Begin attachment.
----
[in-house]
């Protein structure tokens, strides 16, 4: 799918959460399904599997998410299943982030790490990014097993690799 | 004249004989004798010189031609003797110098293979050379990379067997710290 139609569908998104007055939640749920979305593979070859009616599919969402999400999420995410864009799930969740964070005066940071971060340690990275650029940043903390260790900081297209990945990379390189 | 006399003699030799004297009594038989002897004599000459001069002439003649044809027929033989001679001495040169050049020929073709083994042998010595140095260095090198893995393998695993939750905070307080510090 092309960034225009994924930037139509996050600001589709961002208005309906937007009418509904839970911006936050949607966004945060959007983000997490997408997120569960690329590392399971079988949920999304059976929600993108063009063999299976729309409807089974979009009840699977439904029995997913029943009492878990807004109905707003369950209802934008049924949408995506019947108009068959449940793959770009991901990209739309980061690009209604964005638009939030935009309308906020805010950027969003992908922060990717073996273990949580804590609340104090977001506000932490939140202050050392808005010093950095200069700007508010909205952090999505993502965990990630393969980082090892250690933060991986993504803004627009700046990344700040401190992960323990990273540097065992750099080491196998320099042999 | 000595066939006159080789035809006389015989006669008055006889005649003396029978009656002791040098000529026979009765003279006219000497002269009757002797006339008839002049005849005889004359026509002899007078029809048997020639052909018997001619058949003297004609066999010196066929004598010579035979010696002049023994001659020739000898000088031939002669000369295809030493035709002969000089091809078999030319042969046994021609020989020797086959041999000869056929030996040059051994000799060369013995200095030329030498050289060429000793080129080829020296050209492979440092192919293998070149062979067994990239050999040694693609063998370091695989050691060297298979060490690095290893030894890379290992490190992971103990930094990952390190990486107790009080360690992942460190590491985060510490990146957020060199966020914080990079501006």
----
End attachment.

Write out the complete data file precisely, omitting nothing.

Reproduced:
[in-house]
């Protein structure tokens, strides 16, 4: 799918959460399904599997998410299943982030790490990014097993690799 | 004249004989004798010189031609003797110098293979050379990379067997710290 139609569908998104007055939640749920979305593979070859009616599919969402999400999420995410864009799930969740964070005066940071971060340690990275650029940043903390260790900081297209990945990379390189 | 006399003699030799004297009594038989002897004599000459001069002439003649044809027929033989001679001495040169050049020929073709083994042998010595140095260095090198893995393998695993939750905070307080510090 092309960034225009994924930037139509996050600001589709961002208005309906937007009418509904839970911006936050949607966004945060959007983000997490997408997120569960690329590392399971079988949920999304059976929600993108063009063999299976729309409807089974979009009840699977439904029995997913029943009492878990807004109905707003369950209802934008049924949408995506019947108009068959449940793959770009991901990209739309980061690009209604964005638009939030935009309308906020805010950027969003992908922060990717073996273990949580804590609340104090977001506000932490939140202050050392808005010093950095200069700007508010909205952090999505993502965990990630393969980082090892250690933060991986993504803004627009700046990344700040401190992960323990990273540097065992750099080491196998320099042999 | 000595066939006159080789035809006389015989006669008055006889005649003396029978009656002791040098000529026979009765003279006219000497002269009757002797006339008839002049005849005889004359026509002899007078029809048997020639052909018997001619058949003297004609066999010196066929004598010579035979010696002049023994001659020739000898000088031939002669000369295809030493035709002969000089091809078999030319042969046994021609020989020797086959041999000869056929030996040059051994000799060369013995200095030329030498050289060429000793080129080829020296050209492979440092192919293998070149062979067994990239050999040694693609063998370091695989050691060297298979060490690095290893030894890379290992490190992971103990930094990952390190990486107790009080360690992942460190590491985060510490990146957020060199966020914080990079501006």